Consider gratitude

I want to suggest and even underscore that practicing gratefulness does not entail denying the difficulty in our lives.

Thank you. Thank you.

I awaken to the morning cacophony of birds. As I eat my breakfast I am struck by the fact that I’ve not said grace before a meal since childhood. What’s more I am eating sautéed dandelion greens that grow wild in my backyard. This is truly the earth feeding me in a most immediate way. Thank you. Thank you. That is my grace for today. … [click on the title to read and view more]

It Gets Better: the series

The It Gets Better Series — Last year for several weeks I republished old posts from the days when I was bedridden and unable to speak. I posted them with the contrast of the current commentary that reflected how much health I have found in the last few years of coming back from a severe iatrogenic injury caused by psychiatric drugs. Today I’m collecting those posts so that I can add this page to the drop-down navigation menu. When I put it into the archives above I will title it “The It Gets Better Series.” So that is what you will want to look for in the future. For now I’ve given it a different title because I wanted to underscore the fact that this blog has helped me in profound ways too. It’s never been a one way street. … [click on title to view more]

A good day to consider a practice of gratefulness

Practicing gratitude came upon me as a form of grace. It was not something that made a whole lot of sense to me during the darkest times of illness. No, gratitude did not come easy from that darkest of dark nights and yet the little there was I clung to for dear life (quite literally). For me the bearers of this gift were my cats. While there was nothing else I could find any consistent source of comfort from, I could find it from my cats. For that, I was profoundly grateful and because I had that gift my practice of gratitude began. … I want to suggest and even underscore that practicing gratefulness does not entail denying the difficulty of our lives. I think it’s equally important to honor and embrace our pain and anger and hurt. If we are feeling those things we need to approve of and love the parts of us that feel all those things. That does not negate also being grateful for that which we can be grateful for. So many times when things like gratefulness or forgiveness or other virtues are considered the message is that we should not feel all the bad stuff. I say that’s crap. Feel it all…the bad and the good. Feel grateful and angry. It’s all good and necessary. … [click on title to read and view more]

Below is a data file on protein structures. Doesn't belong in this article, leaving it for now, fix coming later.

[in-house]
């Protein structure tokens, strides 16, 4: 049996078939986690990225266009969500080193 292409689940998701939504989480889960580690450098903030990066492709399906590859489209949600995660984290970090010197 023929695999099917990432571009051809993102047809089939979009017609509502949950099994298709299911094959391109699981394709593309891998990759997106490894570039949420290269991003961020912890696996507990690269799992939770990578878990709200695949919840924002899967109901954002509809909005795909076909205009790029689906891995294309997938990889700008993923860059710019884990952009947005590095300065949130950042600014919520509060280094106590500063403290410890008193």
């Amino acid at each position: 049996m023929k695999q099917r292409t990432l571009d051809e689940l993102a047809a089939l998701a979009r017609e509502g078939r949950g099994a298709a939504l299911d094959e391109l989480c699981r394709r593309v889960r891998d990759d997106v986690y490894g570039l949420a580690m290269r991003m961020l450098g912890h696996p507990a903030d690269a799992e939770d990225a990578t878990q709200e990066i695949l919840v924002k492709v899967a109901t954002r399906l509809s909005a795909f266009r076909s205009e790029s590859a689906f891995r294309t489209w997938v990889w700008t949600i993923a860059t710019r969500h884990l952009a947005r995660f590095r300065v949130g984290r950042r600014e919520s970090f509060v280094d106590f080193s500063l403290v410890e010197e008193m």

David Steindl-Rast: Want to be happy? Be grateful

There is something you know about me, something very personal, and there is something I know about every one of you and that’s very central to your concerns. There is something that we know about everyone we meet anywhere in the world, on the street, that is the very mainspring of whatever they do and whatever they put up with, and that is that all of us want to be happy. In this, we are all together. How we imagine our happiness, that differs from one another, but it’s already a lot that we have all in common, that we want to be happy. … [click on title for the rest of the post]

Gratitude: Where Healing the Earth Begins

We have received an inestimable gift. To be alive in this beautiful, self-organizing universe—to participate in the dance of life with senses to perceive it, lungs that breathe it, organs that draw nourishment from it—is a wonder beyond words. It is an extraordinary privilege to be accorded a human life, with self-reflexive consciousness that brings awareness of our own actions and the ability to make choices. It lets us choose to take part in the healing of our world….

…That our world is in crisis—to the point where survival of conscious life on Earth is in question—in no way diminishes the value of the gift of life; on the contrary. … [click on title for the rest of the post]

Thanksgiving: a day to consider a practice of gratefulness

As Brother David Steindl-Rast says, whether one is religious or secular, it’s hard to argue against gratefulness. How much gratefulness we feel has little to do with whether life seems abundant or filled with hardship. On the contrary, it hinges on the degree to which we are prey to the delusion that we are self-made, or instead have discovered that life is a process in which we endlessly stumble into the unknown. Let’s never forget what a wondrous planet we live on — a place where staggering beauty can suddenly sweep up from the horizon. … [click on title for the rest of the post]